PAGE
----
For senior writer Ron Fimrite, visiting Mickey Mantle and Willie Mays (page 70) was a warm trip down memory lane.
"We were all born the same year, 1931," Fimrite says from Scottsdale, Ariz., where he's covering spring training. "I was born in January, Mays in May and Mantle in October. I feel as if I grew up with them. They were rookies when I was a junior at Cal, in 1951, and the Yankees trained here in Arizona that year." He turns and looks at the gentleman reclining two chaise longues away and asks, "Isn't that right?"
"That's right," says National League president Chub Feeney, who was the vice-president of the Giants in those days. "They were here and we were in St. Petersburg, and that was the year Mantle and Mays broke in."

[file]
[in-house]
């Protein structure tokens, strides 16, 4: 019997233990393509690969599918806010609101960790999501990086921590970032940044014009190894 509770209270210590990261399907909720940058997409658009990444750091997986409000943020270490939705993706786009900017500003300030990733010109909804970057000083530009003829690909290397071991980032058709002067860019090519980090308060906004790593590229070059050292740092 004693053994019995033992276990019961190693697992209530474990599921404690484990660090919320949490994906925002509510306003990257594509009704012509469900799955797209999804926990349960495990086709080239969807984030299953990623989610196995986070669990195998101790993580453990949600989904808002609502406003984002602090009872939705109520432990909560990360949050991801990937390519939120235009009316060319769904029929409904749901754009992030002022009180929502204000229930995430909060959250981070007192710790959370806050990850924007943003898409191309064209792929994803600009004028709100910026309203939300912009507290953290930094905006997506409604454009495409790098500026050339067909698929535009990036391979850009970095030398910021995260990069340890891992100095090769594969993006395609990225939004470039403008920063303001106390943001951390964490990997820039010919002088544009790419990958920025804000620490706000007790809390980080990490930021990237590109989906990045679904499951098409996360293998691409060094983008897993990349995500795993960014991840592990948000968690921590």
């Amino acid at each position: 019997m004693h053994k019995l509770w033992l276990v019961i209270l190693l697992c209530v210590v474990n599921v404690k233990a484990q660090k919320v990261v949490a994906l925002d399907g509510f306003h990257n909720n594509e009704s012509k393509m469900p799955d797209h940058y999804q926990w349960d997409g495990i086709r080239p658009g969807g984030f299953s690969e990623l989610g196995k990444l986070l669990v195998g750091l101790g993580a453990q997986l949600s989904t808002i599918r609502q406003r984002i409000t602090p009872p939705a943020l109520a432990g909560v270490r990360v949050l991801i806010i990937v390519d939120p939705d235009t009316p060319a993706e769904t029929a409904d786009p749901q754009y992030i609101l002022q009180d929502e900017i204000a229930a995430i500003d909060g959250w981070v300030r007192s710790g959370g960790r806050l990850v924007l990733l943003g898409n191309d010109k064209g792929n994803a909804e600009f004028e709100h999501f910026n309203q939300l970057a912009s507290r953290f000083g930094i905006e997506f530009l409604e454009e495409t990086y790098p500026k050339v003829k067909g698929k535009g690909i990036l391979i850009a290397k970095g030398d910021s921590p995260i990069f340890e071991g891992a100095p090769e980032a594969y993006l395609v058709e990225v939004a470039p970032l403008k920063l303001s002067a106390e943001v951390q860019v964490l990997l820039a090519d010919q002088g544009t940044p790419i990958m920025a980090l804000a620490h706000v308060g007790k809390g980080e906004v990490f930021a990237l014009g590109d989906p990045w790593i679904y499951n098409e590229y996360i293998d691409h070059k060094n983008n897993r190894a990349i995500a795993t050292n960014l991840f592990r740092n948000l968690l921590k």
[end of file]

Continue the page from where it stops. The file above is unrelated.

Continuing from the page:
"I remember," Fimrite says, "because Jackie Jensen was my hero, having been one of the alltime All-Americas in football at Cal, and Mantle stole his thunder that spring by hitting dozens of home runs. And of course, I saw Mays's first game in San Francisco," says Fimrite, a writer for The San Francisco Chronicle at the time.
"So from 1958 on [when the Giants moved from New York], Mays became a big part of my life," Fimrite says. "I was at a baseball writers' dinner in Boston, where Mays was a guest, right after his induction into the Hall of Fame. The New York writers talked as if they knew Mays's career well, and it dawned on me that if one person there had seen him more than anyone else, it was me. They were reminiscing as if his career had ended at age 26."
Fimrite had met Mantle prior to this assignment, but knew him more from the tales of their mutual friend Billy Martin, who had grown up near Fimrite in the East Bay. "When I was at Mantle's home in Dallas last month," Fimrite says, "Billy happened to call, and I got on the line to say hello. He said to me, 'You're the second Berkeley High kid to be in that house.'
"The first was a better second baseman," Fimrite says.